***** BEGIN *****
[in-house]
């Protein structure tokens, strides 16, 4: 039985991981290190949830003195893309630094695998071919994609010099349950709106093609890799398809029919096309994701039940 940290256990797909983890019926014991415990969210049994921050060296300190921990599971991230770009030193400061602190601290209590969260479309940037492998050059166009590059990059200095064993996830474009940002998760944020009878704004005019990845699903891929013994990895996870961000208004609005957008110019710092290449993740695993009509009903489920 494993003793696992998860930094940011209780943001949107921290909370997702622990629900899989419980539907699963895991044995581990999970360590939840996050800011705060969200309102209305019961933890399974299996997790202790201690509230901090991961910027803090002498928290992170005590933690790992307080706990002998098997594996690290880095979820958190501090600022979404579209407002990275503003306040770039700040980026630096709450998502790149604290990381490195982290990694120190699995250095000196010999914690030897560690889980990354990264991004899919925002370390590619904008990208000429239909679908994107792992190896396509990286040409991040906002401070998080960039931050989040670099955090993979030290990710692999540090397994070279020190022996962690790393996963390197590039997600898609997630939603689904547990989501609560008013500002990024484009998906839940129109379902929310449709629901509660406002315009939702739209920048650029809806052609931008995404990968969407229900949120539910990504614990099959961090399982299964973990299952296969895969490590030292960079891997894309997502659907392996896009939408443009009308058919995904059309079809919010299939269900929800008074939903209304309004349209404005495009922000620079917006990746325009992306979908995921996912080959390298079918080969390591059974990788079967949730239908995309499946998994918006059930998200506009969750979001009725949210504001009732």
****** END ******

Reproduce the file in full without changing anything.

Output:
[in-house]
């Protein structure tokens, strides 16, 4: 039985991981290190949830003195893309630094695998071919994609010099349950709106093609890799398809029919096309994701039940 940290256990797909983890019926014991415990969210049994921050060296300190921990599971991230770009030193400061602190601290209590969260479309940037492998050059166009590059990059200095064993996830474009940002998760944020009878704004005019990845699903891929013994990895996870961000208004609005957008110019710092290449993740695993009509009903489920 494993003793696992998860930094940011209780943001949107921290909370997702622990629900899989419980539907699963895991044995581990999970360590939840996050800011705060969200309102209305019961933890399974299996997790202790201690509230901090991961910027803090002498928290992170005590933690790992307080706990002998098997594996690290880095979820958190501090600022979404579209407002990275503003306040770039700040980026630096709450998502790149604290990381490195982290990694120190699995250095000196010999914690030897560690889980990354990264991004899919925002370390590619904008990208000429239909679908994107792992190896396509990286040409991040906002401070998080960039931050989040670099955090993979030290990710692999540090397994070279020190022996962690790393996963390197590039997600898609997630939603689904547990989501609560008013500002990024484009998906839940129109379902929310449709629901509660406002315009939702739209920048650029809806052609931008995404990968969407229900949120539910990504614990099959961090399982299964973990299952296969895969490590030292960079891997894309997502659907392996896009939408443009009308058919995904059309079809919010299939269900929800008074939903209304309004349209404005495009922000620079917006990746325009992306979908995921996912080959390298079918080969390591059974990788079967949730239908995309499946998994918006059930998200506009969750979001009725949210504001009732």